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Books: Oldboy Vol. #3

When my fellow reviewer Michael Bartholow looked at the first two volumes of the Oldboy manga, he gave it fairly low marks but admitted that it was mostly due to the movie just being far more to his taste. I understand exactly what he meant: I thought the movie of Oldboy was one of the single best movies I’d ever seen, and anything was likely to pale in comparison to it. But I was also prepared to forgive a great deal, and I was deeply curious about what the original story had been before director Park Chan-wook used it as only the barest inspiration for his existential gut-puncher.

There’s a lot that’s different about Oldboy the manga, not just the story. It’s a more deliberately-paced story, one where each little step in the plot is savored and chewed over at length, and it stays focused on a relatively small cast of people with smoldering intensity. Compare this to another thriller that I’m currently burning though, Monster, where we’re practically grabbed by our lapels and flung headfirst through the story, which encompasses a broad gallery of characters and hops frenetically from location to location. I prefer Monster’s approach, but there’s nothing wrong, strictly speaking, with Oldboy; it’s just a different story, differently told, and one that appeals to different tastes.

The first chapter of volume three actually opens with a moment that was recycled almost intact for the film: a derelict approaches Goto and swaps him his now-extracted tracking device for a cell phone. “Push #1 on speed-dial and you can talk to you-know-who any time you like.” You-know-who is none other than Goto’s tormentor, who offers him the possibility to see him face-to-face at last. Or he can throw away the phone, cut the only existing connection he has to the mystery man, and leave behind the “why” of his kidnapping forever. To that end, Goto gambles on the possibility that his enemy is more obsessed with him than he is with the other man … and dumps the phone in front of a moving truck. Set and match.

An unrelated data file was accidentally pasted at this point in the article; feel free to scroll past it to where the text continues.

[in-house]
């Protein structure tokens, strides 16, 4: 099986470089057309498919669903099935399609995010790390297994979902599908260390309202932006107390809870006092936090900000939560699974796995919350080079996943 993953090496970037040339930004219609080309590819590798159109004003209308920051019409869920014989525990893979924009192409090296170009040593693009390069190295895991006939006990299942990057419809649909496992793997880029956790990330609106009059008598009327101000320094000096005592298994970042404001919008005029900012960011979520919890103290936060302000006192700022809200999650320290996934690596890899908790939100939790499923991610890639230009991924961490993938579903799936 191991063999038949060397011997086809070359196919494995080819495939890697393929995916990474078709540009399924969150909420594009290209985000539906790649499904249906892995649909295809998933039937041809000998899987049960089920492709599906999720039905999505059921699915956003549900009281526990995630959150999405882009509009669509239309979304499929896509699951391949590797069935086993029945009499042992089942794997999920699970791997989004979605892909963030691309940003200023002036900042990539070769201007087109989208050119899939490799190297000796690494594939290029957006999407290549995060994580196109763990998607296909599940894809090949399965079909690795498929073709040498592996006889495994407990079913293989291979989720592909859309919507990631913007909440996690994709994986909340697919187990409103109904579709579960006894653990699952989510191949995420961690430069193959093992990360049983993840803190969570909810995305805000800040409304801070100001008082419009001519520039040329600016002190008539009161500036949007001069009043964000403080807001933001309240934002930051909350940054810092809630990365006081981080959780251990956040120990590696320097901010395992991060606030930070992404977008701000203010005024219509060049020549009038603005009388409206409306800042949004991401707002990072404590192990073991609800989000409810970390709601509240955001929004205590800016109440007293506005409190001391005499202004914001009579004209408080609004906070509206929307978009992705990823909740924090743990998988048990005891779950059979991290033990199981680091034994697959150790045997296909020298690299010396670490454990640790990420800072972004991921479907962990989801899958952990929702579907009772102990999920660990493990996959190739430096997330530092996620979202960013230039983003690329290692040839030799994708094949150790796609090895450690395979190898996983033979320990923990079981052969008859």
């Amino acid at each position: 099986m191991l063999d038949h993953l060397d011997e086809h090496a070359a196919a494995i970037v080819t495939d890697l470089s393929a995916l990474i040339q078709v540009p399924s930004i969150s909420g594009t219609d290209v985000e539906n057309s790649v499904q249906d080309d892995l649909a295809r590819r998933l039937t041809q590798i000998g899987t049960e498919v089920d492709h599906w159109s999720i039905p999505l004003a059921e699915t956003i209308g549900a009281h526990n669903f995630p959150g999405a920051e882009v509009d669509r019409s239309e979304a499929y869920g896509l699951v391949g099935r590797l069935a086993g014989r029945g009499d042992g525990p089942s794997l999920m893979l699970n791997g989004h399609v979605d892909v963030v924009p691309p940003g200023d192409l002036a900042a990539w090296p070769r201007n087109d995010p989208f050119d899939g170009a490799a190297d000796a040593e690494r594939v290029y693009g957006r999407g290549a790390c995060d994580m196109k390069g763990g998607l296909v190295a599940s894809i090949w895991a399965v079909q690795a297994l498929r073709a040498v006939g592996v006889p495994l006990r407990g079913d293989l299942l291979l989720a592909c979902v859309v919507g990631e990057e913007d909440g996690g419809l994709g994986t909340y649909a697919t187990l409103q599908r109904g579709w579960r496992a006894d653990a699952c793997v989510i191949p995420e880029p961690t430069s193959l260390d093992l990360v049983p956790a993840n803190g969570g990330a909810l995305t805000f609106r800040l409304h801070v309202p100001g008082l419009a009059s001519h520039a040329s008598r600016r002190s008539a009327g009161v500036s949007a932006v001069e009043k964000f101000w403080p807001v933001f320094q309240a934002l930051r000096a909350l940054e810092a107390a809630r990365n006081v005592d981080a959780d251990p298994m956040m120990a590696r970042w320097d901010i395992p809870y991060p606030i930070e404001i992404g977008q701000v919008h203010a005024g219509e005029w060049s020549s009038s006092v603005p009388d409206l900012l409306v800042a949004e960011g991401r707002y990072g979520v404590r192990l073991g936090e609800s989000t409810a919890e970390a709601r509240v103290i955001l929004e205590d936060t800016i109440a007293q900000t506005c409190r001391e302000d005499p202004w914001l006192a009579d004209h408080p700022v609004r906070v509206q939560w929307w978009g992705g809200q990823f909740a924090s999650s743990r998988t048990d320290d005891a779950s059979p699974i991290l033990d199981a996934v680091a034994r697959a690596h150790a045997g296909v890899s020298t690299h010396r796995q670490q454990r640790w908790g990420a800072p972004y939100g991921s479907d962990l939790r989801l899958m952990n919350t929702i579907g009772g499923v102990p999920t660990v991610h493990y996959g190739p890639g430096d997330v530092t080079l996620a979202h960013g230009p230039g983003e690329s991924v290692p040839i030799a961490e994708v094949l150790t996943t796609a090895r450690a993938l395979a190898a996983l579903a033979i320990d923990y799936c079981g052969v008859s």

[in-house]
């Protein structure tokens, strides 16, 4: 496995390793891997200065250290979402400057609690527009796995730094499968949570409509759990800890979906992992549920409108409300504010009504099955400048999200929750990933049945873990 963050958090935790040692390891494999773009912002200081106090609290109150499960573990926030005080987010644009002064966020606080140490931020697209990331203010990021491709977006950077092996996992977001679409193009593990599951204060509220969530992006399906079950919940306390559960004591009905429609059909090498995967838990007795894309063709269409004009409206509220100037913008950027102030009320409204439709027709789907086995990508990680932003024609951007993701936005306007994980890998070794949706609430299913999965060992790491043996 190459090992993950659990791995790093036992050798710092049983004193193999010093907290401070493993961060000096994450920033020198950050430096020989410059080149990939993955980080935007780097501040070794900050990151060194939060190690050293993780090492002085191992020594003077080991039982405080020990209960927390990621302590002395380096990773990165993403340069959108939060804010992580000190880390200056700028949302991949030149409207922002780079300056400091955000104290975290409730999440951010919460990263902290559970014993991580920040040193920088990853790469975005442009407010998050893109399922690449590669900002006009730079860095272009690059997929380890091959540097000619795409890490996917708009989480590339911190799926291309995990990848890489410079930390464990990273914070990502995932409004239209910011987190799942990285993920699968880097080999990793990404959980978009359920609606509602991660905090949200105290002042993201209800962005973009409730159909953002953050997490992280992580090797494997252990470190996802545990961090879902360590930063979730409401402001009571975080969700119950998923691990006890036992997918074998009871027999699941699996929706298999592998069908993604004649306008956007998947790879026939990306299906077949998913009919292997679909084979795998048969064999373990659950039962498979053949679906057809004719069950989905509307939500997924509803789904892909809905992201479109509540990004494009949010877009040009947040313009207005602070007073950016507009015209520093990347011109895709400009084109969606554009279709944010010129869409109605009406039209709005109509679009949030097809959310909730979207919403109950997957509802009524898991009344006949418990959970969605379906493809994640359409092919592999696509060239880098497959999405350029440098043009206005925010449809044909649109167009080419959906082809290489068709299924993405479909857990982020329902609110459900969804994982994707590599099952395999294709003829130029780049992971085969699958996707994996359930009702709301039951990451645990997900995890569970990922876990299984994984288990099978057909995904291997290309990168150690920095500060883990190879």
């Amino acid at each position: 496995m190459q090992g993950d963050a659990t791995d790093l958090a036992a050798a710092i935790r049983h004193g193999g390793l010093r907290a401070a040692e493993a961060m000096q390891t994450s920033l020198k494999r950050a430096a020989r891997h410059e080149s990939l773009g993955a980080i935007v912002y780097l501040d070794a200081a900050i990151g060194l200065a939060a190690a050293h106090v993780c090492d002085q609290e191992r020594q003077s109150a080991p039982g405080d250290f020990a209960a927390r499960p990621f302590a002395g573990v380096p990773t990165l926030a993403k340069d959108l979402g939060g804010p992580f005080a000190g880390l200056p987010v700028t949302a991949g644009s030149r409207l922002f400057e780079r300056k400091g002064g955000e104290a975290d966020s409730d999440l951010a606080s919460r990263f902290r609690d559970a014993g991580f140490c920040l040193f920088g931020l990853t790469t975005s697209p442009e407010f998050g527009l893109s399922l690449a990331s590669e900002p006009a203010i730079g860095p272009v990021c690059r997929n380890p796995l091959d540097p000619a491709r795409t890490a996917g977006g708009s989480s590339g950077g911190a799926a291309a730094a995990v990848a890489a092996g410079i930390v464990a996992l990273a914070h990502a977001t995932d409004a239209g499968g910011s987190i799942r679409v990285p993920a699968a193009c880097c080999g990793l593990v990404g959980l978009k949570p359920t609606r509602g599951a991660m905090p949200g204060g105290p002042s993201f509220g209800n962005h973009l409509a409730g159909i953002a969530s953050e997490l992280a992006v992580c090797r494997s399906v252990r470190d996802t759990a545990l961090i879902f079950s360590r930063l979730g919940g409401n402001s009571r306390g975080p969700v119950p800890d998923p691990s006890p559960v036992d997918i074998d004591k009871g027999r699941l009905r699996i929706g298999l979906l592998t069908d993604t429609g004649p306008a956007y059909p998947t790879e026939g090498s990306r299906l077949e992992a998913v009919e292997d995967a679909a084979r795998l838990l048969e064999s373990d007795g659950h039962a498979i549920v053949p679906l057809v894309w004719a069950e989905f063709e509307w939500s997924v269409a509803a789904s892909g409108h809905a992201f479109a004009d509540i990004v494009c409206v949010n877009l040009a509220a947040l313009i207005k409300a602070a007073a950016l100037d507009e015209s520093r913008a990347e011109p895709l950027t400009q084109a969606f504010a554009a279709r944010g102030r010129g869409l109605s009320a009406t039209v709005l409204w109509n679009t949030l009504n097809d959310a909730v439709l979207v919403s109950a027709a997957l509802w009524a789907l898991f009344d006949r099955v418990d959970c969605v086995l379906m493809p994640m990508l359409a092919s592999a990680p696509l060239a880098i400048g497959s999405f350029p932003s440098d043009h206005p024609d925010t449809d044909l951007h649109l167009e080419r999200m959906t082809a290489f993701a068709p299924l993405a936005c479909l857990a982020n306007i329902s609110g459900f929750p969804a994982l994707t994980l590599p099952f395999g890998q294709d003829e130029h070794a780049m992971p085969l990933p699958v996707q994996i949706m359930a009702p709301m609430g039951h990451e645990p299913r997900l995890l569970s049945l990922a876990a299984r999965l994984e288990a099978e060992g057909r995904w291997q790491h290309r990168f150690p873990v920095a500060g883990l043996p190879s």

A great deal of the “action” in Oldboy is paced like that. It’s not the raw-knuckled mayhem of a street fight, but the cold precision of a chess match where you can’t even see the other player’s moves at first. His enemies are using his weaknesses against him, and the only weapon he has is to do the same thing. He immerses himself in the gangster underworld and hits what looks like a solid lead—but it’s only a manufactured dead end. That leads him into one of the bizarrest scenes in the whole story so far, where he encounters a woman, another of their people, who’ll only divulge information about her puppet-masters if Goto can give her an orgasm. Talk about sexual blackmail.

Tags: Japan manga review

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Previous: Berserk Vol. #6

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This page contains a single entry by Serdar Yegulalp in the categories Books, External Book Reviews, published on 2007/08/08 19:42.

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